What value is attached to the behavior of the littluns and biguns throughout the novel Lord of the Flies?

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gmuss25 eNotes educator| Certified Educator

Throughout the novel, the littluns rely on the help of biguns to collect food, make decisions, provide shelter, and protect them from the "beasty." Initially, the littluns listen to their chief, Ralph, and participate in collecting wood for the fire and helping build the first shelter. As the novel progresses, the littluns lose interest in work, and prefer to pick fruit, play, and swim on the island. The littluns, with the exception of Percival, have not been conditioned by society and choose to satiate their physical needs. They become easily frightened by the thought of the "beasty" and do not differentiate between leaders. They follow either Ralph or Jack, depending on who seems more popular. After analyzing their behavior, one can surmise that Golding suggests that the idea of original sin applies to all humans. The littluns are void of society's restrictions and have not been conditioned by civilization yet. They act according to their physical needs and are generally immoral beings, which is evident by their refusal to listen to Ralph, and Johnny's choice to throw sand in Percival's face in Chapter 4.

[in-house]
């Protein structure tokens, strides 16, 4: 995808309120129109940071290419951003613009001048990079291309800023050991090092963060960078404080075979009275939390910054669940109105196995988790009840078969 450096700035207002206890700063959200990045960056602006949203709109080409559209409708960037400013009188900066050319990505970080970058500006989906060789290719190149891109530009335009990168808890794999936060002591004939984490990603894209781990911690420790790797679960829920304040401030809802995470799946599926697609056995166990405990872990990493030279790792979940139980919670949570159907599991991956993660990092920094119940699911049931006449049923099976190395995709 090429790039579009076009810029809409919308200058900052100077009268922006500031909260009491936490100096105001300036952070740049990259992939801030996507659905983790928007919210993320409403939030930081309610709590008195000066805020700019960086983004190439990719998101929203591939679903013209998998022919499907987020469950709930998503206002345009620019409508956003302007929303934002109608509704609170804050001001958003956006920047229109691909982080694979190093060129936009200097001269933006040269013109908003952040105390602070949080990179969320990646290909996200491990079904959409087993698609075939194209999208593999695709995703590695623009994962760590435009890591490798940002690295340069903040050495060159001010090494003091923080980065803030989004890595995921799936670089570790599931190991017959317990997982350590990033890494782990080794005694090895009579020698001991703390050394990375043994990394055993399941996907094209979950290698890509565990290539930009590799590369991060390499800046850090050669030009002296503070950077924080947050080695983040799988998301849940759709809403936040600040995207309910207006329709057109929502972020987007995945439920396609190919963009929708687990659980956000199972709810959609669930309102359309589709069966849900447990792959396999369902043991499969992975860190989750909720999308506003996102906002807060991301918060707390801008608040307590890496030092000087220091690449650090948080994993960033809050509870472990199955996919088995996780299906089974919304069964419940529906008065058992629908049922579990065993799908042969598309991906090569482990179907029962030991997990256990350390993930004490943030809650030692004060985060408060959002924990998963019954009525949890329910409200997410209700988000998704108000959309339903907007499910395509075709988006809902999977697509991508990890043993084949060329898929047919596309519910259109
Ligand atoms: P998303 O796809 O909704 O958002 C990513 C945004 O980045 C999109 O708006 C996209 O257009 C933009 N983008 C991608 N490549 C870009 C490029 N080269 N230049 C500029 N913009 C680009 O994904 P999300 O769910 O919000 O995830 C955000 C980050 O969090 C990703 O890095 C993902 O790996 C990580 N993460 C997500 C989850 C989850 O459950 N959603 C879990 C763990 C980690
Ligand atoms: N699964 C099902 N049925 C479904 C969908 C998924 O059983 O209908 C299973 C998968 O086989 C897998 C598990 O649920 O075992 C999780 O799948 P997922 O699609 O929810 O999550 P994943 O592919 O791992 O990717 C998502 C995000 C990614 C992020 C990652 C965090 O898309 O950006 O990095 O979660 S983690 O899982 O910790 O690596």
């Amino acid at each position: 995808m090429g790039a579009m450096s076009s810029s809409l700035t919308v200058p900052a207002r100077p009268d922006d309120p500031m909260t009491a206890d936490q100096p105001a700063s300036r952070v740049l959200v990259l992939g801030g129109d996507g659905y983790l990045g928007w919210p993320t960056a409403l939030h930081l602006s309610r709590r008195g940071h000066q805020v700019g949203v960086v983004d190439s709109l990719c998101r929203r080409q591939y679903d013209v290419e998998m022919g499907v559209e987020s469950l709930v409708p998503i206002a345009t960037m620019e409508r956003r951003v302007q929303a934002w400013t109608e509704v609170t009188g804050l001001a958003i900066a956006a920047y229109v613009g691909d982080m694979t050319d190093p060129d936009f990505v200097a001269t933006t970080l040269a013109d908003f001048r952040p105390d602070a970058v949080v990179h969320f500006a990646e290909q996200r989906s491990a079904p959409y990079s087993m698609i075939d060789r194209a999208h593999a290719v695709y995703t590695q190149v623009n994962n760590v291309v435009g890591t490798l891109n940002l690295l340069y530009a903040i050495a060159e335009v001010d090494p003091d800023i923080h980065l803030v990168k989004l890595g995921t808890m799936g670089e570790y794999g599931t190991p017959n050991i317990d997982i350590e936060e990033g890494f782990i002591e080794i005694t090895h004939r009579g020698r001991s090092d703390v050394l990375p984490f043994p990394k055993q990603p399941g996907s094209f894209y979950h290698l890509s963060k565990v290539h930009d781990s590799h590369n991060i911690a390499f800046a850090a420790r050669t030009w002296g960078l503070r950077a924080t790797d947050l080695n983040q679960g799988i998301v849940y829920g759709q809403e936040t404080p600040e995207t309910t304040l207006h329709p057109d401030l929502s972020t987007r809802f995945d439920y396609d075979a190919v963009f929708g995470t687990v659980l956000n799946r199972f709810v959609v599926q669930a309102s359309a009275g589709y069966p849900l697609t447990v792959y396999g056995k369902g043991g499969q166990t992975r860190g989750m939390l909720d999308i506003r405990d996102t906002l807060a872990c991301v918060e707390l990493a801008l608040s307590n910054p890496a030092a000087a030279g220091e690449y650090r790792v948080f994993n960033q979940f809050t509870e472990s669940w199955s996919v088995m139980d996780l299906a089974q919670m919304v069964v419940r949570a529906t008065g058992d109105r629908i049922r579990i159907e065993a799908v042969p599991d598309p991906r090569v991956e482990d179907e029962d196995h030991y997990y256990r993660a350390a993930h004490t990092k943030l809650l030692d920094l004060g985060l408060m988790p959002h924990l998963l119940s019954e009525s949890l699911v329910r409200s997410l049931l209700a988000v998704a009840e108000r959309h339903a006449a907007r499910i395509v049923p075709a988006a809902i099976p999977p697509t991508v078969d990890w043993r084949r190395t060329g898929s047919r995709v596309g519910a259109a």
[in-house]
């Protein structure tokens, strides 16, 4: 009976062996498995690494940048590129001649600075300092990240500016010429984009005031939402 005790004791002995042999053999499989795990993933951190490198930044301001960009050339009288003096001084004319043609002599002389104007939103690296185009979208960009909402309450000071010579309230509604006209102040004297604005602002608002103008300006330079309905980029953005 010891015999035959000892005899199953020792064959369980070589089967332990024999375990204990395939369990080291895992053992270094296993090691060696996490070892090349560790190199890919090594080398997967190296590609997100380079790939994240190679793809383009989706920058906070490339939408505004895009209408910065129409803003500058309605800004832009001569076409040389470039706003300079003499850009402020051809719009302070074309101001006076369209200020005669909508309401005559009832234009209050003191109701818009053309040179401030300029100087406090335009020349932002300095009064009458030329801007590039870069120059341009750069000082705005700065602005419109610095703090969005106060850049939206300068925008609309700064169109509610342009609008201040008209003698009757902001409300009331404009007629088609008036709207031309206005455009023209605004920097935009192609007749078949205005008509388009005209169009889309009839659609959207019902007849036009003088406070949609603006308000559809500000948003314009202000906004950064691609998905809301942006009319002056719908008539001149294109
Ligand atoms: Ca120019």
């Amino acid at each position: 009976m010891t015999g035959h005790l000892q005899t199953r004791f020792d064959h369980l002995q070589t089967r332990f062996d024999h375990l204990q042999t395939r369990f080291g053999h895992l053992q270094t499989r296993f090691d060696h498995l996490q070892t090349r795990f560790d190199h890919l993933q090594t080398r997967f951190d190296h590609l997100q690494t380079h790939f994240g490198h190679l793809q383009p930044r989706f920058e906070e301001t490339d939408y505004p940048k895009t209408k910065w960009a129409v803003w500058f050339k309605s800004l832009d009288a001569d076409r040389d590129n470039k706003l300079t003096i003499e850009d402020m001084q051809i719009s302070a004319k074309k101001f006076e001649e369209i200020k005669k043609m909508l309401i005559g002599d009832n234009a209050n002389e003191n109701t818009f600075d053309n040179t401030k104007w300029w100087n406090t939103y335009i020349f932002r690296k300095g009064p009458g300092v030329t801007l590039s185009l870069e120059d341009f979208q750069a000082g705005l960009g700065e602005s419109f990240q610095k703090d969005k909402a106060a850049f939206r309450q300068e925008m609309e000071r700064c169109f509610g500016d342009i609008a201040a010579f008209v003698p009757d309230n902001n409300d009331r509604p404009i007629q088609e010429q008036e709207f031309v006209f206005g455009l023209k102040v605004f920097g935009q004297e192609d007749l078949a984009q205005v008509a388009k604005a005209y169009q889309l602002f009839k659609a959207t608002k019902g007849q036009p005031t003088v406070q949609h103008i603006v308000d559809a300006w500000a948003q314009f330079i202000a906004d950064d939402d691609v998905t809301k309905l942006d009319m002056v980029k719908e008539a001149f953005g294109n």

At the beginning of the novel, the biguns attempt to establish a functional group that maintains a signal fire, builds shelters, holds assemblies, and hunts together. Their organization and democratic tendencies have been impressed upon them by the civilization they have recently left. As the novel progresses, the group of boys divide themselves amongst two tribes under the leadership of Ralph and Jack. The majority of the boys choose to follow Jack's tribe and live like savages. Eventually, barbarism and savagery reign over civility and structure, and Jack's tribe attempts to kill Ralph. Their behavior suggests that all humans are inherently evil, and void of society's laws and restrictions, primitive instincts will be exposed and thrive. Golding believes that without limitations and boundaries, humans' evil instincts will take over.

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Lord of the Flies

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